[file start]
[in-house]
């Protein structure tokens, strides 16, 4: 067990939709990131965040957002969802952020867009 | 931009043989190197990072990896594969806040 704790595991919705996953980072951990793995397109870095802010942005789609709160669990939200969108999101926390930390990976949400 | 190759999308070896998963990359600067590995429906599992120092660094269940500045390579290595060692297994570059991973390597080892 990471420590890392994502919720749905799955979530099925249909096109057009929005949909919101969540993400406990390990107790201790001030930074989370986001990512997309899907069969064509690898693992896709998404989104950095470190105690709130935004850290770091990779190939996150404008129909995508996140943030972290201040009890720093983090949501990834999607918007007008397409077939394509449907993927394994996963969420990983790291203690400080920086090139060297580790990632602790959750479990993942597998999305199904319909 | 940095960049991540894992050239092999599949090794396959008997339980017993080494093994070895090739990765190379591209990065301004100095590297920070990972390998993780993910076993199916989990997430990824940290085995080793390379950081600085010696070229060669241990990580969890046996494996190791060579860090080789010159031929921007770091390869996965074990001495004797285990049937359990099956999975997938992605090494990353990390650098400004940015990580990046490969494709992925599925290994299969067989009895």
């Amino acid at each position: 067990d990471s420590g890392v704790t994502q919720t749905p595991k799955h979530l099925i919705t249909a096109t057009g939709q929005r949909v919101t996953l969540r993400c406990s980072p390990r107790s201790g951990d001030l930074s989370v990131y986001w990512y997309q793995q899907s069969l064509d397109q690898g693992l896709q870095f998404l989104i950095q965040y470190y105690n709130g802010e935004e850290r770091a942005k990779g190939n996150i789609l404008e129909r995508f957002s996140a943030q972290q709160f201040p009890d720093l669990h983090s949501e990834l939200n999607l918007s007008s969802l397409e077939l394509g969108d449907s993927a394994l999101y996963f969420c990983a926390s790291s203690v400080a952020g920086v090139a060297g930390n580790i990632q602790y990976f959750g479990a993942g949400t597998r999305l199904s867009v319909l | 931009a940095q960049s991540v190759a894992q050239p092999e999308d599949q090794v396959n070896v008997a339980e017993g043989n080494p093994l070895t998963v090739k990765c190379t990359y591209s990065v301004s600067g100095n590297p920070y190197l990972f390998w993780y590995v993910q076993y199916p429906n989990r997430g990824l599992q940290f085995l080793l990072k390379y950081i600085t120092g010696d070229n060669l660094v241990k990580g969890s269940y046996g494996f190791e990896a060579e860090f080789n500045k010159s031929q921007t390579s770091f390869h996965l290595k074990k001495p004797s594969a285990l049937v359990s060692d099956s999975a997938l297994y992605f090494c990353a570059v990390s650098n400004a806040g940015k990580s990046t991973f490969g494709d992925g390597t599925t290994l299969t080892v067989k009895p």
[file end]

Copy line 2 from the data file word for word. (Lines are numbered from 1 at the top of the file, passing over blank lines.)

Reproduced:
């Protein structure tokens, strides 16, 4: 067990939709990131965040957002969802952020867009 | 931009043989190197990072990896594969806040 704790595991919705996953980072951990793995397109870095802010942005789609709160669990939200969108999101926390930390990976949400 | 190759999308070896998963990359600067590995429906599992120092660094269940500045390579290595060692297994570059991973390597080892 990471420590890392994502919720749905799955979530099925249909096109057009929005949909919101969540993400406990390990107790201790001030930074989370986001990512997309899907069969064509690898693992896709998404989104950095470190105690709130935004850290770091990779190939996150404008129909995508996140943030972290201040009890720093983090949501990834999607918007007008397409077939394509449907993927394994996963969420990983790291203690400080920086090139060297580790990632602790959750479990993942597998999305199904319909 | 940095960049991540894992050239092999599949090794396959008997339980017993080494093994070895090739990765190379591209990065301004100095590297920070990972390998993780993910076993199916989990997430990824940290085995080793390379950081600085010696070229060669241990990580969890046996494996190791060579860090080789010159031929921007770091390869996965074990001495004797285990049937359990099956999975997938992605090494990353990390650098400004940015990580990046490969494709992925599925290994299969067989009895």